the fall of the house of usher : LUSENET : The Work of Edgar Allan Poe : One Thread

Hi , I am a fan of Edgar Allan Poe and i would like you to answer some of my questions: 1. What does the house symbolizes ? 2. How does the curse of the house affect the story? 3. Tell me something about Roderick4s disease 4. Why did the house fall down? 5. tell me about Madelaine 6. What is your opinion about the story?

I really need your help , because is for the school and my teacher has no heart!!!

-- Anonymous, October 05, 2000


You may find this link to be of help:

-- Anonymous, October 06, 2000

According to some critics (room allowed for disagreement)... (1) The House is symbolic of the Ushers themselves; at one time, they were rich (wealth, prestige, beneficence, greatness, etc.), but they dwindled down to what they are in the tale, with both the House and the Ushers (Madeline and Roderick) succumbing to destruction. In other words, the House represents the Ushers and the Ushers represent the House. (2) Some critics believe the curse is incest. Notice the references in the text to the "lineage" of the Ushers: "the stem of the Usher race...had put forth, at no period, any enduring branch." Other quotes within the text seem to support that as well. With Madeline and Roderick being the sole survivors--and with her catatonia--the Ushers are dying out. And this goes back to #1: the Ushers and the House are intertwined. (3) Incest. (Like I said earlier, this is according to some critics.) (4) The House died as the Ushers themselves died. (This goes back to #1.) (5) Madeline is Roderick's twin and, according to some critics, represents forbidden desires. In the tale, it's almost as if she is dead--a ghost--already as she floats past the narrator like some ethereal creature. (If one were to apply a Freudian-type critique, then Madeline would play a greater role, with the three characters--Roderick, the narrator, and Madeline--representing the id, the ego and the superego.) (6) I, personally, like the story and think that it is one of Poe's richest short stories. (7) I know that you had no #7, but I will interject this. If you are looking for mirror images, there is much, much, much to be found: the house is reflected in the tarn; the landscape parallels the death and decay of the House; the Ushers mirror the House; the painting mirrors the vault; the Ushers mirror each other (they are twins); the tattered room to which the narrator is first ushered (no pun intended) mirrors Roderick's mental state; the poem/song mirrors the story; etc. (BTW, the poem was written first and is thought to be the seed from which "The Fall of the House of Usher" originated.) Enough playing for now...hope that helps.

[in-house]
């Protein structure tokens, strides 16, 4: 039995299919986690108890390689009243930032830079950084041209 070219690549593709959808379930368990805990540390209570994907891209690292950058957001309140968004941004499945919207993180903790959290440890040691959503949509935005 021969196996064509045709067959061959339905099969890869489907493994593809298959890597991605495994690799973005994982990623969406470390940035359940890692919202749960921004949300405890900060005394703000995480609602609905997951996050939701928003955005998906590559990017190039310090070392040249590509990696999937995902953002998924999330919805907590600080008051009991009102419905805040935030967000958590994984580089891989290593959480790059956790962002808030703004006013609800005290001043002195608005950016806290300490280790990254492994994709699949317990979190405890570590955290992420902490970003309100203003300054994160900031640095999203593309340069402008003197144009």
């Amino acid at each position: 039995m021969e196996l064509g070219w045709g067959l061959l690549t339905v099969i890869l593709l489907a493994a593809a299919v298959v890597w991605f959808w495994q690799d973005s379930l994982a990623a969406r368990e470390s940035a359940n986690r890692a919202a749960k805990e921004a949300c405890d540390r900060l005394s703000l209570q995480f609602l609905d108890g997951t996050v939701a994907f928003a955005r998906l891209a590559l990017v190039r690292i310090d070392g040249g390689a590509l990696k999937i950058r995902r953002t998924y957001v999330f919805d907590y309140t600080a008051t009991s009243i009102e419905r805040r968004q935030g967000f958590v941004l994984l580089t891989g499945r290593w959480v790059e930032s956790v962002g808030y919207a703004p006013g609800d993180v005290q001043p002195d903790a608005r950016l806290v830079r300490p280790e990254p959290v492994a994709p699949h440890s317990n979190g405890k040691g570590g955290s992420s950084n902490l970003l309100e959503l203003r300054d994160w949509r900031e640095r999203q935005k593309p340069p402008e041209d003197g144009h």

-- Anonymous, December 11, 2000

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